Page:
Many people of different ethnic groups migrate to the U.S. in hopes of finding opportunities to prosper for themselves and their families. However, with this migration comes many issues in the family system, particularly when dealing with a family that has first generation American adults and second generation American children. This mix of cultures gives rise to another population, one of bicultural or multicultural individuals. Biculturalism or multiculturalism implies that one has two or more cultural identities, respectively (Benet-Martínez & Haritatos, 2005). These identities can come to cause bicultural and multicultural families many issues, many relating to differing rates of acculturation (Romera, Carvajal, Valle, & Orduña, 2007). Differences in acculturation and values tend to be very problematic for the family as each culture places varying levels of value on different things. What is considered to be highly valued in one culture may not be that important in another. These differences in acculturation rates and cultural values, if not addressed appropriately, may lead to conflict within the family system.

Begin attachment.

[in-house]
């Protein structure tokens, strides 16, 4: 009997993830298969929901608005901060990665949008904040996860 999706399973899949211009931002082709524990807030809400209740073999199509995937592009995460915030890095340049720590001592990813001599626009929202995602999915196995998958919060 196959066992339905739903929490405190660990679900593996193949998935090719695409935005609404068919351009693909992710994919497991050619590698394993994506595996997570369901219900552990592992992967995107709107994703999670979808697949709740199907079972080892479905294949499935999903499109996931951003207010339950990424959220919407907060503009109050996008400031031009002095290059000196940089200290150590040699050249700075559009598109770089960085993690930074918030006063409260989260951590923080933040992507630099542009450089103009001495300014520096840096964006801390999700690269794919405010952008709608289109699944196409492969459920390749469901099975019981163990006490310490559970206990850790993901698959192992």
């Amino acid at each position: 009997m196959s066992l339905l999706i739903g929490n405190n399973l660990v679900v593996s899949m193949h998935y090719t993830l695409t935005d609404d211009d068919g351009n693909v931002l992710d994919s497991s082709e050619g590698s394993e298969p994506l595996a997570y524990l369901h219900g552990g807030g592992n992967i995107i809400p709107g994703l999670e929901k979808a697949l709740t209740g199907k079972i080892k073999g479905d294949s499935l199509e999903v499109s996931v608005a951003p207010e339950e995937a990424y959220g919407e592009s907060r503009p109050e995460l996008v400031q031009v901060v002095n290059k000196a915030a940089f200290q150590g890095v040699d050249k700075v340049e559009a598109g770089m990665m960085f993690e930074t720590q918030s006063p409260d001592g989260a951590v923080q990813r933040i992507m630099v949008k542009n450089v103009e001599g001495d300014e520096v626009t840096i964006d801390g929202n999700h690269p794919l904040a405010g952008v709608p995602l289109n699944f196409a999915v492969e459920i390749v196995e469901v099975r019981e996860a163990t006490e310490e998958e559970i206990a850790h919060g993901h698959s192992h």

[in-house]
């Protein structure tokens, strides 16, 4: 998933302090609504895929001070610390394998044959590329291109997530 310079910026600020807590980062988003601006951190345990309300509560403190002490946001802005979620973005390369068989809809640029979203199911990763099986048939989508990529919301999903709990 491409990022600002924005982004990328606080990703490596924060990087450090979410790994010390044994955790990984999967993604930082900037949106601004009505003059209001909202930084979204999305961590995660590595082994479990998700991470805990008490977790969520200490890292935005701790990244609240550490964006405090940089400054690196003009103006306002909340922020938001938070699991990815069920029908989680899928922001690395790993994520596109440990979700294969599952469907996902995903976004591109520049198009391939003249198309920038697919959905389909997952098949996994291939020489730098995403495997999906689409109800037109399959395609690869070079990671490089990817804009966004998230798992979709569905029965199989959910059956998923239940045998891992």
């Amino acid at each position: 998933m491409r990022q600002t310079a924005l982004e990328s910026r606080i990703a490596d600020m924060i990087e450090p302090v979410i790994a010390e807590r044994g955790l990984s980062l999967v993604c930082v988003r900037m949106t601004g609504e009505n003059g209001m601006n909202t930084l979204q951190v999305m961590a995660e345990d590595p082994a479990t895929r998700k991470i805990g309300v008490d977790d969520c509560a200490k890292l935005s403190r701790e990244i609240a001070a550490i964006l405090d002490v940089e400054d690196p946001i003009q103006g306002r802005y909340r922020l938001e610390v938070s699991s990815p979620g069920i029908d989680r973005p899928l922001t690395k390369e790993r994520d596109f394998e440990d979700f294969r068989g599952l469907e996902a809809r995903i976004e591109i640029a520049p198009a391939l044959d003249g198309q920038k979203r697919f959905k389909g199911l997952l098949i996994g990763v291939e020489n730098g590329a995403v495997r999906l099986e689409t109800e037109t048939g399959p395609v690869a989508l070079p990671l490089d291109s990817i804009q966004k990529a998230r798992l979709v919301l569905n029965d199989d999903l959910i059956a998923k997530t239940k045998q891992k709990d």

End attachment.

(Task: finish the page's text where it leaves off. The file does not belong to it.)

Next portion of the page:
Michael D. Reiter, Ph.D
"Biculturalism: Its Implications for the Family System,"
Mako: NSU Undergraduate Student Journal: Vol. 4
, Article 1.
Available at: http://nsuworks.nova.edu/mako/vol4/iss1/1